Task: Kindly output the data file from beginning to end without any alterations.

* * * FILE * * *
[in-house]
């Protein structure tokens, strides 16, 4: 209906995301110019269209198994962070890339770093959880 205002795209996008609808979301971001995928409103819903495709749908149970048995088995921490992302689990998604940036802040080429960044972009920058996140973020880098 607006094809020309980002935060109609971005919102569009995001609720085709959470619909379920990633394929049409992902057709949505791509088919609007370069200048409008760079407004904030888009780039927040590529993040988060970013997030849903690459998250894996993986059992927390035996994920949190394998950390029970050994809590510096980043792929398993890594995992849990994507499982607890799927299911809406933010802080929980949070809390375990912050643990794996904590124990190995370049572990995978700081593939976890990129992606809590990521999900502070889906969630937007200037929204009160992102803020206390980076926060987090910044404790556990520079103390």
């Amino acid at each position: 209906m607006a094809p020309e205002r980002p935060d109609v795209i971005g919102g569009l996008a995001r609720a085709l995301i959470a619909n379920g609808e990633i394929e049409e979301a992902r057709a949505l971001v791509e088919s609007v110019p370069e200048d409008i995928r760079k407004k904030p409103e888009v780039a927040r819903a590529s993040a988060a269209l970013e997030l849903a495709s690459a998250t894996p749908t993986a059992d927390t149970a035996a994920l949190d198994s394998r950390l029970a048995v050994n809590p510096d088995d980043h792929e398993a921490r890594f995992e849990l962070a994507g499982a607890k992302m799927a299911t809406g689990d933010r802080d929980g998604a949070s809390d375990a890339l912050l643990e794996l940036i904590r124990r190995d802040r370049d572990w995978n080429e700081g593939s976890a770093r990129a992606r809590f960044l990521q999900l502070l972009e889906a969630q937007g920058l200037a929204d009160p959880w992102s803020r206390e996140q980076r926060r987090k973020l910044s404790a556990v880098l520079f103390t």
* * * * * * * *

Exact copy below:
[in-house]
């Protein structure tokens, strides 16, 4: 209906995301110019269209198994962070890339770093959880 205002795209996008609808979301971001995928409103819903495709749908149970048995088995921490992302689990998604940036802040080429960044972009920058996140973020880098 607006094809020309980002935060109609971005919102569009995001609720085709959470619909379920990633394929049409992902057709949505791509088919609007370069200048409008760079407004904030888009780039927040590529993040988060970013997030849903690459998250894996993986059992927390035996994920949190394998950390029970050994809590510096980043792929398993890594995992849990994507499982607890799927299911809406933010802080929980949070809390375990912050643990794996904590124990190995370049572990995978700081593939976890990129992606809590990521999900502070889906969630937007200037929204009160992102803020206390980076926060987090910044404790556990520079103390």
């Amino acid at each position: 209906m607006a094809p020309e205002r980002p935060d109609v795209i971005g919102g569009l996008a995001r609720a085709l995301i959470a619909n379920g609808e990633i394929e049409e979301a992902r057709a949505l971001v791509e088919s609007v110019p370069e200048d409008i995928r760079k407004k904030p409103e888009v780039a927040r819903a590529s993040a988060a269209l970013e997030l849903a495709s690459a998250t894996p749908t993986a059992d927390t149970a035996a994920l949190d198994s394998r950390l029970a048995v050994n809590p510096d088995d980043h792929e398993a921490r890594f995992e849990l962070a994507g499982a607890k992302m799927a299911t809406g689990d933010r802080d929980g998604a949070s809390d375990a890339l912050l643990e794996l940036i904590r124990r190995d802040r370049d572990w995978n080429e700081g593939s976890a770093r990129a992606r809590f960044l990521q999900l502070l972009e889906a969630q937007g920058l200037a929204d009160p959880w992102s803020r206390e996140q980076r926060r987090k973020l910044s404790a556990v880098l520079f103390t």